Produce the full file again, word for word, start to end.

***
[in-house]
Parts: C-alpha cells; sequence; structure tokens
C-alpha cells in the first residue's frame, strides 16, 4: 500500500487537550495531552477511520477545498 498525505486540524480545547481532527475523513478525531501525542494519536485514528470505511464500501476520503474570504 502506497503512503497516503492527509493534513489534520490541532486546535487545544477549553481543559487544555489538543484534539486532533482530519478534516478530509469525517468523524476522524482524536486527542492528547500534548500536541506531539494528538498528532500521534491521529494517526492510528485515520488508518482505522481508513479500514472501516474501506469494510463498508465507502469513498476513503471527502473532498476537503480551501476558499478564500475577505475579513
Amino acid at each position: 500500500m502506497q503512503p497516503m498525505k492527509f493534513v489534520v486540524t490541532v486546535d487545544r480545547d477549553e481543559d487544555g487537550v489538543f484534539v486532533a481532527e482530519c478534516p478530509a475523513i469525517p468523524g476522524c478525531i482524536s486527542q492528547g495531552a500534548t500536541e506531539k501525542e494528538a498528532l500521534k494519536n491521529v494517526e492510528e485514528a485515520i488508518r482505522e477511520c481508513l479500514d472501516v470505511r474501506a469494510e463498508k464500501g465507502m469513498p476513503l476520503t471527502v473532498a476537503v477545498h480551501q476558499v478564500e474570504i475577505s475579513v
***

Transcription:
[in-house]
Parts: C-alpha cells; sequence; structure tokens
C-alpha cells in the first residue's frame, strides 16, 4: 500500500487537550495531552477511520477545498 498525505486540524480545547481532527475523513478525531501525542494519536485514528470505511464500501476520503474570504 502506497503512503497516503492527509493534513489534520490541532486546535487545544477549553481543559487544555489538543484534539486532533482530519478534516478530509469525517468523524476522524482524536486527542492528547500534548500536541506531539494528538498528532500521534491521529494517526492510528485515520488508518482505522481508513479500514472501516474501506469494510463498508465507502469513498476513503471527502473532498476537503480551501476558499478564500475577505475579513
Amino acid at each position: 500500500m502506497q503512503p497516503m498525505k492527509f493534513v489534520v486540524t490541532v486546535d487545544r480545547d477549553e481543559d487544555g487537550v489538543f484534539v486532533a481532527e482530519c478534516p478530509a475523513i469525517p468523524g476522524c478525531i482524536s486527542q492528547g495531552a500534548t500536541e506531539k501525542e494528538a498528532l500521534k494519536n491521529v494517526e492510528e485514528a485515520i488508518r482505522e477511520c481508513l479500514d472501516v470505511r474501506a469494510e463498508k464500501g465507502m469513498p476513503l476520503t471527502v473532498a476537503v477545498h480551501q476558499v478564500e474570504i475577505s475579513v